An additional hazard is prematurity, which occurred in one case. Prematurity and the weight of 1.8 kg at surgery was thought to contribute to perioperative death.

Prenatal diagnosis and delivery within a cardiac centre might be expected to give the best results for postnatal treatment,12 by avoiding the hazards of neonatal transfer and the possibility of hypoxia or acidosis causing neurological damage. However, one neonate—despite delivery at the cardiac centre and ideal perinatal support—was found to be neurologically impaired before surgery owing to cerebral thrombosis of unknown origin.

Eight fetuses had other intracardiac findings that influenced the management or postnatal outcome. One fetus had significant tricuspid dysplasia with moderate regurgitation and one had significant pulmonary valve stenosis. Both these neonates were considered unsuitable for Norwood stage 1. A restrictive or intact atrial septum in the setting of a hypoplastic left heart syndrome has been associated with a poor survival.13 Prenatal detection in six fetuses allowed early intervention, with survival in two of the five in whom surgery was offered. The restrictive nature of the atrial septum was thought to contribute to death in one of the three who died. Identification of cases where the intracardiac findings are unfavourable for Norwood palliation could have allowed rerouting to neonatal transplantation,14 although this was not considered in our cases by parental choice.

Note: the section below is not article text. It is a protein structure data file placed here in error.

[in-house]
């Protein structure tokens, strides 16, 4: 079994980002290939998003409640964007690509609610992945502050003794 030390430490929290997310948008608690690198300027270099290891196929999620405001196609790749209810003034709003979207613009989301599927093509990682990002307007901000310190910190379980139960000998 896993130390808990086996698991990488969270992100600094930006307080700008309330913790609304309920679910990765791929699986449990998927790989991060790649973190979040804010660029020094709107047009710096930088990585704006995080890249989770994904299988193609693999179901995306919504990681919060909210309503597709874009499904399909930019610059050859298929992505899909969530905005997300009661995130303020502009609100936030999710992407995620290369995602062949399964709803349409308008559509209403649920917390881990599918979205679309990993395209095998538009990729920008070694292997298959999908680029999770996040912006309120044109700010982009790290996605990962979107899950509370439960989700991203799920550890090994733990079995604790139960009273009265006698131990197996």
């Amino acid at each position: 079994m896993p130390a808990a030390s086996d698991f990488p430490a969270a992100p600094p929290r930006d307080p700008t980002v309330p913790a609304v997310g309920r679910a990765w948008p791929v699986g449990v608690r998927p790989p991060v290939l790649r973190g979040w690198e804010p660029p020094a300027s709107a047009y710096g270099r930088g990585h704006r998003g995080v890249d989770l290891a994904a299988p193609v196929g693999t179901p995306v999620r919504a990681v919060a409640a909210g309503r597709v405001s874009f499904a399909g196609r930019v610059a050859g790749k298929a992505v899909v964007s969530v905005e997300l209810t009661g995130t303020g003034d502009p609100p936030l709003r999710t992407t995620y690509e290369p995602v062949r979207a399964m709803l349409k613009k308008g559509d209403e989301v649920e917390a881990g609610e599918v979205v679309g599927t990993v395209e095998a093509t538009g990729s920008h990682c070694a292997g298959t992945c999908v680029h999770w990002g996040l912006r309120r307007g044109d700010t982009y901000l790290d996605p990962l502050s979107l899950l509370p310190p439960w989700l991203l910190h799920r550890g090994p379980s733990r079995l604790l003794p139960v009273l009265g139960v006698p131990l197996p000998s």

Of 24 cases of the hypoplastic left heart syndrome diagnosed prenatally where there was an intention to treat after delivery, 18 cases reached surgery and nine survived. This represents 37.5% survival in those cases where there was an intention to treat, and 50% survival in those reaching surgery. Chromosomal anomalies, extracardiac malformations, and additional intracardiac malformations contributed to the presurgical and surgical mortality. This emphasises the importance of evaluating the karyotype, the extracardiac fetal anatomy, the pulmonary veins, the site and size of the atrial septal defect, the morphology of the tricuspid and pulmonary valves, and right ventricular function in a continuing pregnancy with the hypoplastic left heart syndrome. At the time of initial diagnosis of the hypoplastic left heart syndrome in a fetus in early pregnancy, the overall survival rate may be less than 40%. In contrast, a full term neonate with ideal anatomy and without other anomalies may have a survival rate of over 70% at Norwood stage 1. As additional complicating features are excluded, the prediction of risk can be modified progressively from the time of the initial diagnosis until the infant reaches surgery.